Critique this PB Quote - Thanks!

Newdude

Well-known member
Jun 16, 2019
1,186
NY
Often builders use some type of composite or plastic resin pad under the equipment that eventually breaks down.
This is what I got. 2 precast concrete squares. Roughly 4X4. One for the heater and one for the pump/filter. 7 years later they are showing signs of breaking down/crumbling in spots. But they were $100 each so they saved a bunch over having a quality poured pad. I’m undecided if I’ll just replace them once they go or put an actual pad in. I’ll be doing it myself and getting the new pad to the right height to match the plumbing may be trickier than I want to tackle.
 

ajw22

Gold Supporter
TFP Guide
Jul 21, 2013
10,794
Northern NJ
I'm thinking of letting the PB build the pool without automation or heater, just basic and I can do the upgrades on my own later on (and maybe at a cheaper rate than the PB). Is this reasonable? That way I save some money on upgrades and wouldn't have to deal with OB altogether.
If you can afford to get the automation installed with the pool then do it then. It will be simpler, cleaner, and probably cost less then retrofitting it in later. Like I described above, most automation panels integrate the electric load center/sub panel. Automation ties into the electrical to control the devices.

It becomes more complex to tie into existing electrical work. And complexity gives more points of failure and lowers reliability. A tech geek may enjoy continuously working on the complex automation they create. Many folks just want automation to be an appliance that works reliably.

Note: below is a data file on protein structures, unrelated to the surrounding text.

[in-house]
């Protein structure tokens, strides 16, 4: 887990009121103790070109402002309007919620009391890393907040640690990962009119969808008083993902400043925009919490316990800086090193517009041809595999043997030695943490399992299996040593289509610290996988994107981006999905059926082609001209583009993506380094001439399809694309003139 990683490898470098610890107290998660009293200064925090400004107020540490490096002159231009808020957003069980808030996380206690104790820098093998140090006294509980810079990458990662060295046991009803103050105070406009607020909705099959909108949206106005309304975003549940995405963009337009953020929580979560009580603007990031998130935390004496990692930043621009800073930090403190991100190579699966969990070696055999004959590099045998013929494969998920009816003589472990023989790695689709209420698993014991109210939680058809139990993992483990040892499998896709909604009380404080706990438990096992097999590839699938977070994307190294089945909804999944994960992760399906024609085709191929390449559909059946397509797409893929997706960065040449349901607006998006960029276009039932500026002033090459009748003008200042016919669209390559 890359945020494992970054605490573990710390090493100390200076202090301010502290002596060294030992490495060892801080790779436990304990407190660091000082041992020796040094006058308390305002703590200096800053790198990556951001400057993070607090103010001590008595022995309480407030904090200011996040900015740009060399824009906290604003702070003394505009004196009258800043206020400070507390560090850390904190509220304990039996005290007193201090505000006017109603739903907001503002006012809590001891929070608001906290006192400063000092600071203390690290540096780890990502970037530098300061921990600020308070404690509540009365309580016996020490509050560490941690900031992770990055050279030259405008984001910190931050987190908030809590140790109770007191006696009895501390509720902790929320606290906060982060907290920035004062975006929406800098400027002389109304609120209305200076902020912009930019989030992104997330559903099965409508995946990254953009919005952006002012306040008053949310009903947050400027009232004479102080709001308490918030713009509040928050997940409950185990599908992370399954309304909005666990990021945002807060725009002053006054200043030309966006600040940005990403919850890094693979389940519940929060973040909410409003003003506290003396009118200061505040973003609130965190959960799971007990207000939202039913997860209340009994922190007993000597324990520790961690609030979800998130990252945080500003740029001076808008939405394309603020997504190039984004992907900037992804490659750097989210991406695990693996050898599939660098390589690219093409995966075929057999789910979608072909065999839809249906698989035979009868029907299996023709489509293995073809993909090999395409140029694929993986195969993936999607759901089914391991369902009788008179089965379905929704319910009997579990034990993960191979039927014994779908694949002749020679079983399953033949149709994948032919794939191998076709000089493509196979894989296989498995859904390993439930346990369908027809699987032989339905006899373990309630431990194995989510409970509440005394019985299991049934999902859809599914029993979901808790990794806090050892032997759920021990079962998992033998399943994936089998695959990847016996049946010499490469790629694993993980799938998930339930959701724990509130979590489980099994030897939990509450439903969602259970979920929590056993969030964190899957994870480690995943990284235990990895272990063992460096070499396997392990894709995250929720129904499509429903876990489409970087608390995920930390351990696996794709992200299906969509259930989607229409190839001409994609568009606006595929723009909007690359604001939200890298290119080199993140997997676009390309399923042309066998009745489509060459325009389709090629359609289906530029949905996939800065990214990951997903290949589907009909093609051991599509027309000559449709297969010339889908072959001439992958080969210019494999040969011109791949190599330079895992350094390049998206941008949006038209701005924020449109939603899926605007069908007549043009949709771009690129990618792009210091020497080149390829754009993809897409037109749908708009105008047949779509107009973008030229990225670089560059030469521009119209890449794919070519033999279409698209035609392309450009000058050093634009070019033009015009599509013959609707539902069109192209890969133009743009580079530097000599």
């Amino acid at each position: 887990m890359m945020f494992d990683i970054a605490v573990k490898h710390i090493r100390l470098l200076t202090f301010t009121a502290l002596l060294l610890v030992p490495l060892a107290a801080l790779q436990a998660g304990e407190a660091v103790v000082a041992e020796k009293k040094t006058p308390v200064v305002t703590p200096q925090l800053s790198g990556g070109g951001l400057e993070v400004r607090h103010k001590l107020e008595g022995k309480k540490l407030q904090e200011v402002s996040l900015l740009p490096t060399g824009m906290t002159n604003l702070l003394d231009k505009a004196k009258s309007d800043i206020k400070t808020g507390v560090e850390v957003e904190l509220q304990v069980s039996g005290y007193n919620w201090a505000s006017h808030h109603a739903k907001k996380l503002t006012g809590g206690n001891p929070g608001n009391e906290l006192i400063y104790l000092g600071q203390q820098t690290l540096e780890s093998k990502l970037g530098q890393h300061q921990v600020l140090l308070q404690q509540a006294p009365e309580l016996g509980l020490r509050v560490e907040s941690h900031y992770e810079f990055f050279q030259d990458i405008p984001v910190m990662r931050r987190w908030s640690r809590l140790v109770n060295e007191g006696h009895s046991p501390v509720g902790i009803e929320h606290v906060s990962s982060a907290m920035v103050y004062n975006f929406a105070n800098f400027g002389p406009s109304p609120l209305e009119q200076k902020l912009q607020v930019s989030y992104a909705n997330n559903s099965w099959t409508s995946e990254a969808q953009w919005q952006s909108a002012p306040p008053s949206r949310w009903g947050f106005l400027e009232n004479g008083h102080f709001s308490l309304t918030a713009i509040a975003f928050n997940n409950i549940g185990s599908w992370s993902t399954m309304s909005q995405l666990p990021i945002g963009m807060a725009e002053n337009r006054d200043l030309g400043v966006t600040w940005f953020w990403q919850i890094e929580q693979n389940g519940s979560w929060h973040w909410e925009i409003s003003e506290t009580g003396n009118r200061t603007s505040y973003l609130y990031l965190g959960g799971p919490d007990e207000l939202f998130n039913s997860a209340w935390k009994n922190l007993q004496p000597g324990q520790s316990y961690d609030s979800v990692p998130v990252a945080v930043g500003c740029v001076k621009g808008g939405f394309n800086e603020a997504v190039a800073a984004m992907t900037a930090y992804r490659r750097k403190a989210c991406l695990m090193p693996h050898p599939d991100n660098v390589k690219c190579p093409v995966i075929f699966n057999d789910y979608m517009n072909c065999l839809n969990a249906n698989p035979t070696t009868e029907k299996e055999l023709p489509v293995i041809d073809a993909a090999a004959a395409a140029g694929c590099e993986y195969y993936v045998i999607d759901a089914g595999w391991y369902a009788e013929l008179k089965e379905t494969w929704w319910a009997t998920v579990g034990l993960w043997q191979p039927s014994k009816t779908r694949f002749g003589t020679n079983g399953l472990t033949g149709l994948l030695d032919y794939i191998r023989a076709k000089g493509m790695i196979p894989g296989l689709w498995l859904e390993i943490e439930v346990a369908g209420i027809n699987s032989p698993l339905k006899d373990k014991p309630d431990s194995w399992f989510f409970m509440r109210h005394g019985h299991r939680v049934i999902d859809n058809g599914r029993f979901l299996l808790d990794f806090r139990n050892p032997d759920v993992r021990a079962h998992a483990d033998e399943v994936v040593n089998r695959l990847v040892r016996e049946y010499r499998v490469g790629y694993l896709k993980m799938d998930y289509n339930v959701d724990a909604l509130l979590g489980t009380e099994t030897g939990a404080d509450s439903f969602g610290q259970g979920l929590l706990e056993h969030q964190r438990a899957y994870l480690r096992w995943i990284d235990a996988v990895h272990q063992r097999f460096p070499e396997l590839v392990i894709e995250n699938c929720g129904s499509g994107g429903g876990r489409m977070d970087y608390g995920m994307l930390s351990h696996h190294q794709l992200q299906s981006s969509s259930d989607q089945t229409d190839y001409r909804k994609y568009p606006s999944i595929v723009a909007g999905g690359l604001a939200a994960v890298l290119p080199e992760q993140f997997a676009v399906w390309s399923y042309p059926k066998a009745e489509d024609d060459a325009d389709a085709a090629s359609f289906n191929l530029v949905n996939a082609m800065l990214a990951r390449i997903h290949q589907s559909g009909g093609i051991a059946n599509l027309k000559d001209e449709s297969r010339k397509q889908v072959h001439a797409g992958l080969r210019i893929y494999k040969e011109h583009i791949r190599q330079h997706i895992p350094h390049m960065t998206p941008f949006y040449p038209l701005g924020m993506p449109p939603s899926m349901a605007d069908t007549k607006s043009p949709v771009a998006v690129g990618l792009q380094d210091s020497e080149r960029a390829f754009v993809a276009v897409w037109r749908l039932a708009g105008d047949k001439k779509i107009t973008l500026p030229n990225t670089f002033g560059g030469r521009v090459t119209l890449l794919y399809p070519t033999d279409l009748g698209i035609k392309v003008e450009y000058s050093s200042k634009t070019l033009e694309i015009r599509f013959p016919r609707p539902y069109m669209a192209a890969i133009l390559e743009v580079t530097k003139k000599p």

A heater can easily be installed later if properly provisioned for. The electrical for it available at the equipment pad, the space for it on the equipment pad, and the plumbing run so the heater can be connected between the filter and chlorinator/SWG.
 

gnr5

Well-known member
May 28, 2019
49
Miami, FL
Thanks for your response. Back to the quote, would this work? (want to make sure before I talk to the salesmen again).

Instead of the:
1. AquaRite 925
2. TriStar VS 900 Omni - which is a pump + basic automation

Replace those two with:
1. AquaPlus All-In-One Control - This will give me automation + SWG + subpanel.
2. TriStar VS Variable Speed Pool - Just the pump.

This seems to be cheaper than adding the AquaRite + the Omni.

Thoughts?


If you can afford to get the automation installed with the pool then do it then. It will be simpler, cleaner, and probably cost less then retrofitting it in later. Like I described above, most automation panels integrate the electric load center/sub panel. Automation ties into the electrical to control the devices.

It becomes more complex to tie into existing electrical work. And complexity gives more points of failure and lowers reliability. A tech geek may enjoy continuously working on the complex automation they create. Many folks just want automation to be an appliance that works reliably.

A heater can easily be installed later if properly provisioned for. The electrical for it available at the equipment pad, the space for it on the equipment pad, and the plumbing run so the heater can be connected between the filter and chlorinator/SWG.
 

ajw22

Gold Supporter
TFP Guide
Jul 21, 2013
10,794
Northern NJ
Hayward has three level of automation controllers:

- AquaLogic - which is basic automation and does the things most people want
- Prologic - which has advanced automation features
- OmniLogic - for those who want the automation to control all aspects of their pool and house

AquaLogic is a good value.